Alabama lawmakers return to Montgomery on Monday to vote on a $1.3 billion prison construction plan proponents say will help address the state’s longstanding problems in corrections, but critics argue the troubles go much deeper and won’t be remedied with brick, mortar and bars.
Alabama Gov. Kay Ivey called a special session next week for lawmakers to vote on the construction plan as well as a sentencing and supervision bill. Ivey said Alabama is risking a federal takeover of the prison system.
“We are already under several federal court orders that impose certain mandates and Department of Justice is getting ever so close to intervening. These federal mandates take critical funds away from hard-working Alabamians and their families which is something I won’t continue to allow to happen as your governor,” Ivey said in a speech this week.
Ivey said the main issue is “our prison infrastructure is growing worse day by day and is not capable of truly rehabilitating inmates.” But advocacy groups and lawmakers say the plan does not address the underlying problems.
Rep. Chris England, D-Tuscaloosa, said unless the state takes on substantive sentencing reform and makes leadership changes, “we’ll just have shiny new buildings, with old problems.”
The Department of Justice last year sued Alabama, saying the state prisons for men are “riddled with prisoner-on-prisoner and guard-on-prisoner violence.” The lawsuits came after the Justice Department issued reports describing a culture of violence and listed a litany of incidents including a prison guard beating a handcuffed prisoner in a medical unit while shouting, “I am the reaper of death, now say my name!” as the prisoner begged the officer to kill him.
The Department of Justice noted in the 2019 report that dilapidated conditions were a contributing factor but emphasized that, “new facilities alone will not resolve the contributing factors to the overall unconstitutional condition of ADOC prisons, such as understaffing, culture, management deficiencies, corruption, policies, training, non-existent investigations, violence, illicit drugs, and sexual abuse.”
The state has disputed the Justice Department accusations.
Kenneth Traywick, an inmate who started Unheard Voices OTCJ to push for prison reforms from the inside, said the “conditions are horrible, there’s no doubt,” but said the violence, suicides and overdoses occurring inside won’t be solved by new buildings
“We’ve seen murders. There have been suicides. I’ve seen overdoses, left and right,” Traywick said.
Traywick said the main problem he sees “from living here and watching it and experiencing it” is the lack of incentives, such as rehabilitation programs and good time programs, that encourage good behavior. Good time, which can lead to slight sentence reductions, is not available to all inmates and a new program that rewards participation in vocational programs excludes most inmates.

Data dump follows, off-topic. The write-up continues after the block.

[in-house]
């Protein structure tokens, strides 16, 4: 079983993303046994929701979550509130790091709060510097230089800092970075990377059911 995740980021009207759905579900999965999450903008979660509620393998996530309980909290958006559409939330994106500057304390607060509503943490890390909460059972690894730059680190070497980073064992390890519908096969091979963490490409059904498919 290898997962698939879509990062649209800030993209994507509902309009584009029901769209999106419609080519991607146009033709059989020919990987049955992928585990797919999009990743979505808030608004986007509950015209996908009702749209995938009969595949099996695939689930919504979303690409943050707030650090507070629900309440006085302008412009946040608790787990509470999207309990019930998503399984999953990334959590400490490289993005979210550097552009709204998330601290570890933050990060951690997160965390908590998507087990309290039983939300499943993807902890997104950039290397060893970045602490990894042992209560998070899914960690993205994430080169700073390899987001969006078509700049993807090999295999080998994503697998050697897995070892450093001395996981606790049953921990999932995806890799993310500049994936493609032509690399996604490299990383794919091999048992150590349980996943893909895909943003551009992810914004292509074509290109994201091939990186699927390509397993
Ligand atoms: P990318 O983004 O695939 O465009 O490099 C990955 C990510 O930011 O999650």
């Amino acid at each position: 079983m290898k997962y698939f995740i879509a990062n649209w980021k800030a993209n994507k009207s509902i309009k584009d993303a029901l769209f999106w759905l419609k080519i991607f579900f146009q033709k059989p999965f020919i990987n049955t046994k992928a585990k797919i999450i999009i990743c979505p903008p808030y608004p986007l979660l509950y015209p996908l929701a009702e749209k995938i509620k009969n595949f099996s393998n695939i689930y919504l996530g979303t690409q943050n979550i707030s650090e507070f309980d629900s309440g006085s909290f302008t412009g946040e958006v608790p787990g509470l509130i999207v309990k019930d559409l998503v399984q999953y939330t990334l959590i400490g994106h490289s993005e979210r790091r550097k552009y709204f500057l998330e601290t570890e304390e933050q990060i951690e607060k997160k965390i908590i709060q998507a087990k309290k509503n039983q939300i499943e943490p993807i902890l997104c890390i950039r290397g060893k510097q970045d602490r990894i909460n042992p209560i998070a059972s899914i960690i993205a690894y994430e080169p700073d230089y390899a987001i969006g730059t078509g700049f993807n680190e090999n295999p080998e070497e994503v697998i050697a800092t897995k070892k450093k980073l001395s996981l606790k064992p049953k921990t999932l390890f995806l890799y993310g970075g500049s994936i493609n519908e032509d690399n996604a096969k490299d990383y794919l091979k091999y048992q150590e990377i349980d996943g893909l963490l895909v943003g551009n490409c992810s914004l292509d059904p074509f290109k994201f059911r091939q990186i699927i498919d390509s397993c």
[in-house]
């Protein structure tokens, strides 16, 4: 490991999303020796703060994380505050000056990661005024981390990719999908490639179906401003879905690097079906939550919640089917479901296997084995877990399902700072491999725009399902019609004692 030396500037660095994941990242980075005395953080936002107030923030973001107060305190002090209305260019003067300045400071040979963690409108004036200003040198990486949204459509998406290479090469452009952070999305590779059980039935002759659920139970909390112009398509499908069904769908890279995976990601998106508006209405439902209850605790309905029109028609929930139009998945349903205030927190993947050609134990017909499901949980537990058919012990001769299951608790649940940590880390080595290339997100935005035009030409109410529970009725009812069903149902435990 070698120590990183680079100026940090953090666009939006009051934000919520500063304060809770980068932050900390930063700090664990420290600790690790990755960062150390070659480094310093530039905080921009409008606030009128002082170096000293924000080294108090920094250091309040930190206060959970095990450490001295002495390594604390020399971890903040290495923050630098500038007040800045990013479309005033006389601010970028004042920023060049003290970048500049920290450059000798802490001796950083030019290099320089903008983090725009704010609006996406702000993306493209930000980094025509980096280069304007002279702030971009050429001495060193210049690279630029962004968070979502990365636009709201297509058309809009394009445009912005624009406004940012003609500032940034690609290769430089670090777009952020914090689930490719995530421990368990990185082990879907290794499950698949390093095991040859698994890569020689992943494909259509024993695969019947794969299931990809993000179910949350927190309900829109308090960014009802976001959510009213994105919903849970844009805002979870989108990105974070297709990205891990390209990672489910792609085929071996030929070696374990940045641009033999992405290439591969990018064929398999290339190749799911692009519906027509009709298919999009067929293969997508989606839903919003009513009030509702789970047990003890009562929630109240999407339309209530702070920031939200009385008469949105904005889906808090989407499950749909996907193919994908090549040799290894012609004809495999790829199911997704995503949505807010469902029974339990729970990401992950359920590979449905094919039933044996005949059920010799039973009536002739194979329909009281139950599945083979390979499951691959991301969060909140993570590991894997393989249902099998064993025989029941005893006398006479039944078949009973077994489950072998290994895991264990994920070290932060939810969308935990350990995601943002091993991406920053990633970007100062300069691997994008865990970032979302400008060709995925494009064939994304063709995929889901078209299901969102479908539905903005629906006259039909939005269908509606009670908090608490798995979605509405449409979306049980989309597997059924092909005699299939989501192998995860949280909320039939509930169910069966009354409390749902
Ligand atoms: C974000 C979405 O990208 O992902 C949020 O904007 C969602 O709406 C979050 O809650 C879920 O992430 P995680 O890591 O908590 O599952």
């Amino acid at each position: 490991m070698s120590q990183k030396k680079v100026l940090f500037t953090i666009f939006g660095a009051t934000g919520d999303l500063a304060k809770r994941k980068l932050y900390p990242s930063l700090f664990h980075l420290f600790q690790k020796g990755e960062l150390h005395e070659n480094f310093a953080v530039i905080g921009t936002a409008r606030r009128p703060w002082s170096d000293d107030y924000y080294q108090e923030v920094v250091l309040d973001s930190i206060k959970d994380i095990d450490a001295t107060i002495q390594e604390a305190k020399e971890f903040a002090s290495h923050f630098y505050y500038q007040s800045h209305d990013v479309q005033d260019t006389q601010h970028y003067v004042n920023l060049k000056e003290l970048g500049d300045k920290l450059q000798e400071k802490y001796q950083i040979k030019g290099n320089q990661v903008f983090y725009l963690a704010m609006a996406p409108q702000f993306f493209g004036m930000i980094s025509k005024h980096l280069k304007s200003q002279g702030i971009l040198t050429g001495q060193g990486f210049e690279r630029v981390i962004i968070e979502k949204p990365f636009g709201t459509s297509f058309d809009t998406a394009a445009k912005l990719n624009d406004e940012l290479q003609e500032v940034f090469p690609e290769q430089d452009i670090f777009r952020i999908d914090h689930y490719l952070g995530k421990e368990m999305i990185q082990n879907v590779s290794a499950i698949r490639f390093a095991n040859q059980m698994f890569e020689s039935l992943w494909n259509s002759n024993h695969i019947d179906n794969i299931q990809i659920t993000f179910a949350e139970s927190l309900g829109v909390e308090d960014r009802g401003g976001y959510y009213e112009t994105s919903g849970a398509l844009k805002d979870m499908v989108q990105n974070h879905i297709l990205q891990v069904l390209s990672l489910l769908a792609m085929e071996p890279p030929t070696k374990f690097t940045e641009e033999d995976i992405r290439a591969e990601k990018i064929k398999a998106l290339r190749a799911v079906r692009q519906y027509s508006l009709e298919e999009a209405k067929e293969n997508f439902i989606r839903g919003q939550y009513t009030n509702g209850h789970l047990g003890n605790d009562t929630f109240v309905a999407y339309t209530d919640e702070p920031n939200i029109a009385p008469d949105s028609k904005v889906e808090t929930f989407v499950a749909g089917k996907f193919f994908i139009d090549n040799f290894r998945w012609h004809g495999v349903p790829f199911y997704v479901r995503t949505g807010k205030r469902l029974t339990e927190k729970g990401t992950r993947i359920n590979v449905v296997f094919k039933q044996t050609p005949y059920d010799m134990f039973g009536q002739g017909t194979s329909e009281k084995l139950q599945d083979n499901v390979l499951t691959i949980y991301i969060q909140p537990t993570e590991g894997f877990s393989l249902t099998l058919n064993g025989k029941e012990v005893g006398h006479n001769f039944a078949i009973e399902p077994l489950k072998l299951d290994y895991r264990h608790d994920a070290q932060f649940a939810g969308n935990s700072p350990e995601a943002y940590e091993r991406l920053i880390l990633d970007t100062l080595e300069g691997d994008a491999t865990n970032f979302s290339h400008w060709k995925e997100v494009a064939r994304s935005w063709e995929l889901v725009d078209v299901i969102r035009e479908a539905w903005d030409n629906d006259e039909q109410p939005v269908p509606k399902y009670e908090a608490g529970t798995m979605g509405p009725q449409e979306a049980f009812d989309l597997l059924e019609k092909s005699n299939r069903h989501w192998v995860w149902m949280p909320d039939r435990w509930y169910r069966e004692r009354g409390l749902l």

“Otherwise, the only thing they can do in here is be in the gladiator type mode all the time,” Traywick said.
Stacy George, a corrections officer running for governor in next year’s election, said prisons are dangerously understaffed and officers are quitting because of the workload. George said the staffing shortage merits calling in the National Guard to get facilities under control.
“I have to ask the question: Are we really running the prisons or are the inmates running the prisons?” George said.
Prison construction is the centerpiece of the special session call, but it does include two policy changes: proposals to make retroactive both the 2013 sentencing standards and a 2015 law on mandatory supervision of inmates. Bennet Wright, executive director of the Alabama Sentencing Commission, said they are trying to determine how many inmates would be affected, but he expects that “the number will much greater” than the 200 they estimated last year.
Lawmakers are also looking at buying a vacant private prison in Perry County to house parole violators, instead of sending them back to prison and to provide programs to address substance abuse and mental health issues.
Alabama has been here before.
Alabama prisons were put under federal court supervision in 1972. The state built several new prisons while under court supervision. Nearly 50 years later the state is facing the threat of federal intervention again and is proposing new prisons.
Republican Sen. Greg Albritton said he expects the construction component to win approval next week.
“I think there is a recognition in the body that this is the right thing to do. Our prisons are crumbling, falling apart really,” Albritton said. But he added that “facilities alone will not fix it.”
“We’ve got to get more people employed, not just guards but the mental professionals, the medical professionals.”